The Hasbro toy company owns the Monopoly brand and of late its been trying to extend that brand with special editions like the Star Wars Monopoly I got my adult son for Chanukah last year. More recently, they’ve tried their hands at satire, with parody editions like Monopoly for Cheaters, Monopoly for Millenials, and Monopoly Socialism. That last parody hit the mark so close to the bulls’ eye that a socialist college professor went on a Twitter rant about how inaccurately it portrayed his favorite political/economic system. A lot of the special editions are exclusive to the Target chain and after the Marxist professor’s rant went viral, much to his chagrin, I’m sure, Monopoly Socialism sold out on the Target website, with the $19.99 game going for as much as $80 on eBay. I myself managed to find five copies at a local Target, gave one to my son, kept another for me, and flipped the rest, more than doubling my money. I love the smell of monetizing SJW hate.
Hasbro’s latest version of Monopoly isn’t a parody, however. Ms. Monopoly is all about You Go Girlism, encouraging girls to become inventors and entrepreneurs. Unfortunately, it perpetuates a number of myths, starting with the canard that women are paid less than men for the same work. That’s the basis for the game’s revised rules which instead of the traditional $200 disboursed to all players when they pass Go, females get $200 while male get 20% less. Also, at the start of the game, females get $2,000 in cash to play with, while males only start with $1,500.
The empirical facts are, howevwer, when normalized for education, experience, and time on the job, the difference between what men and women earn for the same work becomes miniscule, about 1%. Most of the reasons for the old saw that “women make 79 cents on the dollar compared to men” is due to comparing all women to all men, not comparing the same work and then normalizing for the above factors. The simple fact is that it’s been a federal crime to pay men and women unequally for more than half a century, since the Equal Pay Act was passed in 1963. Perhaps it’s silly to point this out, but traditional Monopoly has alwasy been an equal opportunity game, giving all players, male and female, the same starting cash, rewards, and penalties.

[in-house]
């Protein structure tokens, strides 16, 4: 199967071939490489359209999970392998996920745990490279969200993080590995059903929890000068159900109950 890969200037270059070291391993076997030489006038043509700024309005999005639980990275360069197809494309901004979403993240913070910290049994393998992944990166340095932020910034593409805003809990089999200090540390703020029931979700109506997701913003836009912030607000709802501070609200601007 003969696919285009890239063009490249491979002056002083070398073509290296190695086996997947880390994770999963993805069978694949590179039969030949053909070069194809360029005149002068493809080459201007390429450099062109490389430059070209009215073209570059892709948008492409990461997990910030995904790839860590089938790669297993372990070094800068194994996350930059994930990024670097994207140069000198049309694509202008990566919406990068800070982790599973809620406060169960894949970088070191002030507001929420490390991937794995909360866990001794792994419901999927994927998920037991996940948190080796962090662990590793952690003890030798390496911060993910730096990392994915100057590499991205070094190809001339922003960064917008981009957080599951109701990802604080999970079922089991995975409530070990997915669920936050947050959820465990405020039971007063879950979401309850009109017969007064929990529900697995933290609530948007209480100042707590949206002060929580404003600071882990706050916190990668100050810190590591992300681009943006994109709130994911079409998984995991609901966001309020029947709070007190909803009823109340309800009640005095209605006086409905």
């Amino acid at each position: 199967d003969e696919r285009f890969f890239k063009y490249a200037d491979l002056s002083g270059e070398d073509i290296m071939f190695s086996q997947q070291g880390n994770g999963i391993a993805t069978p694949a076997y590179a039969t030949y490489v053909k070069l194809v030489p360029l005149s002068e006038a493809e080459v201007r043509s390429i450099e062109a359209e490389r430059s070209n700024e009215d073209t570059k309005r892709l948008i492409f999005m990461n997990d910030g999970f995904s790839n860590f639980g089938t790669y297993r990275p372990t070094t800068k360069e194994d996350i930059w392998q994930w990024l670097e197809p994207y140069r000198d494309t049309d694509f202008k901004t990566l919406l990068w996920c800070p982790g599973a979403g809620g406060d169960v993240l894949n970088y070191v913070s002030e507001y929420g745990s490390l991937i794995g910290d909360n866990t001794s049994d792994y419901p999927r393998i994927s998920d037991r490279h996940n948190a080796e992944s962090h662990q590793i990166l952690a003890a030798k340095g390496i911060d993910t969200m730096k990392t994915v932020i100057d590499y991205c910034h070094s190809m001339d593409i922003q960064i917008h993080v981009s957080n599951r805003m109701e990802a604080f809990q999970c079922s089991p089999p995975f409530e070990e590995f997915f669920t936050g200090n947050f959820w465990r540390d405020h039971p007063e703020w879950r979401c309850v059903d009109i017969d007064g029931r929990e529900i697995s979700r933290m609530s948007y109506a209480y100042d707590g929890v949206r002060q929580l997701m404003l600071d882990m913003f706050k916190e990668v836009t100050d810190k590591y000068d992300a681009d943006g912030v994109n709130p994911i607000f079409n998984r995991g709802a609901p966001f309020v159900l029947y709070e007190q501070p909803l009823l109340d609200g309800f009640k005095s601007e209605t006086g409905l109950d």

Instead of patriarchal capitalist Monopoly, where players invest in real estate, in Ms. Monopoly, players back female inventors and entrepreneurs.
This is where another bit of feminist misinformation comes in to play. One of those inventors, credited by the game with the invention of wifi, is Hedy Lamarr, the actress. The thing is, as brilliant and as beautiful as Ms. Lamarr was, she didn’t invent wi-fi, nor did she invent cellphones, another common misrepresentation of her invention. What Hedy Kiesler Markey (her married name at the time) and avant-garde musician George Antheil patented in 1942 was a method to prevent the jamming of radio-controlled torpedoes by constantly changing the frequency of the transmission. So-called frequency-hopping was not an entirely new idea, it was mentioned by Nikola Tesla in turn of the century patents, and other inventors in the intervening time, but Lamarr and Antheil’s application was indeed inventive and novel enough for a patent to be granted.